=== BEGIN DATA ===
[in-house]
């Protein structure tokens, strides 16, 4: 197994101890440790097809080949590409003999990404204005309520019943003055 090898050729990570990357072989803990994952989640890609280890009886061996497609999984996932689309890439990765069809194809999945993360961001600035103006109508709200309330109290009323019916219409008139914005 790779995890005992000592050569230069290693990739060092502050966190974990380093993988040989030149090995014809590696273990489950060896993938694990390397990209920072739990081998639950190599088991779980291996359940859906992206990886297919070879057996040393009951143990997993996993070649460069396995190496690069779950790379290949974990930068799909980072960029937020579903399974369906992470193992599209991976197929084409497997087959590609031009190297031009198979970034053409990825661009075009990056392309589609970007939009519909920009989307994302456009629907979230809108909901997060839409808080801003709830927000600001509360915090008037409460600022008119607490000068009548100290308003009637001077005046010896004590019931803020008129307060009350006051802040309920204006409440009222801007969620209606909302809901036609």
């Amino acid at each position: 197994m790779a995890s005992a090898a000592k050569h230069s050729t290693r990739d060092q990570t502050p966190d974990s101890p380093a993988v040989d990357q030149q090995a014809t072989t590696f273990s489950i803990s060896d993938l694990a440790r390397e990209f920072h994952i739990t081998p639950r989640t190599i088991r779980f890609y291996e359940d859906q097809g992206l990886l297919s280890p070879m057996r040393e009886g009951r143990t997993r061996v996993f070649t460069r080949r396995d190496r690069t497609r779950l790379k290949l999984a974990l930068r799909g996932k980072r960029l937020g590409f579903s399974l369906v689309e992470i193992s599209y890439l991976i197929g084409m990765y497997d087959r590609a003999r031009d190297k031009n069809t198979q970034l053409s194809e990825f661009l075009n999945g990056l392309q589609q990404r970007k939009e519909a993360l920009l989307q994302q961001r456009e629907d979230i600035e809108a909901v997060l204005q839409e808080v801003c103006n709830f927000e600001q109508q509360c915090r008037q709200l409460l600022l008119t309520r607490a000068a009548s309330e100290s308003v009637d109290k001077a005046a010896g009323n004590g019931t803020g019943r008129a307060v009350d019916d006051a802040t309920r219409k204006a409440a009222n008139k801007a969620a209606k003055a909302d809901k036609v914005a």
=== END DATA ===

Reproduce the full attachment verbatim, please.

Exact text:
[in-house]
């Protein structure tokens, strides 16, 4: 197994101890440790097809080949590409003999990404204005309520019943003055 090898050729990570990357072989803990994952989640890609280890009886061996497609999984996932689309890439990765069809194809999945993360961001600035103006109508709200309330109290009323019916219409008139914005 790779995890005992000592050569230069290693990739060092502050966190974990380093993988040989030149090995014809590696273990489950060896993938694990390397990209920072739990081998639950190599088991779980291996359940859906992206990886297919070879057996040393009951143990997993996993070649460069396995190496690069779950790379290949974990930068799909980072960029937020579903399974369906992470193992599209991976197929084409497997087959590609031009190297031009198979970034053409990825661009075009990056392309589609970007939009519909920009989307994302456009629907979230809108909901997060839409808080801003709830927000600001509360915090008037409460600022008119607490000068009548100290308003009637001077005046010896004590019931803020008129307060009350006051802040309920204006409440009222801007969620209606909302809901036609």
């Amino acid at each position: 197994m790779a995890s005992a090898a000592k050569h230069s050729t290693r990739d060092q990570t502050p966190d974990s101890p380093a993988v040989d990357q030149q090995a014809t072989t590696f273990s489950i803990s060896d993938l694990a440790r390397e990209f920072h994952i739990t081998p639950r989640t190599i088991r779980f890609y291996e359940d859906q097809g992206l990886l297919s280890p070879m057996r040393e009886g009951r143990t997993r061996v996993f070649t460069r080949r396995d190496r690069t497609r779950l790379k290949l999984a974990l930068r799909g996932k980072r960029l937020g590409f579903s399974l369906v689309e992470i193992s599209y890439l991976i197929g084409m990765y497997d087959r590609a003999r031009d190297k031009n069809t198979q970034l053409s194809e990825f661009l075009n999945g990056l392309q589609q990404r970007k939009e519909a993360l920009l989307q994302q961001r456009e629907d979230i600035e809108a909901v997060l204005q839409e808080v801003c103006n709830f927000e600001q109508q509360c915090r008037q709200l409460l600022l008119t309520r607490a000068a009548s309330e100290s308003v009637d109290k001077a005046a010896g009323n004590g019931t803020g019943r008129a307060v009350d019916d006051a802040t309920r219409k204006a409440a009222n008139k801007a969620a209606k003055a909302d809901k036609v914005a």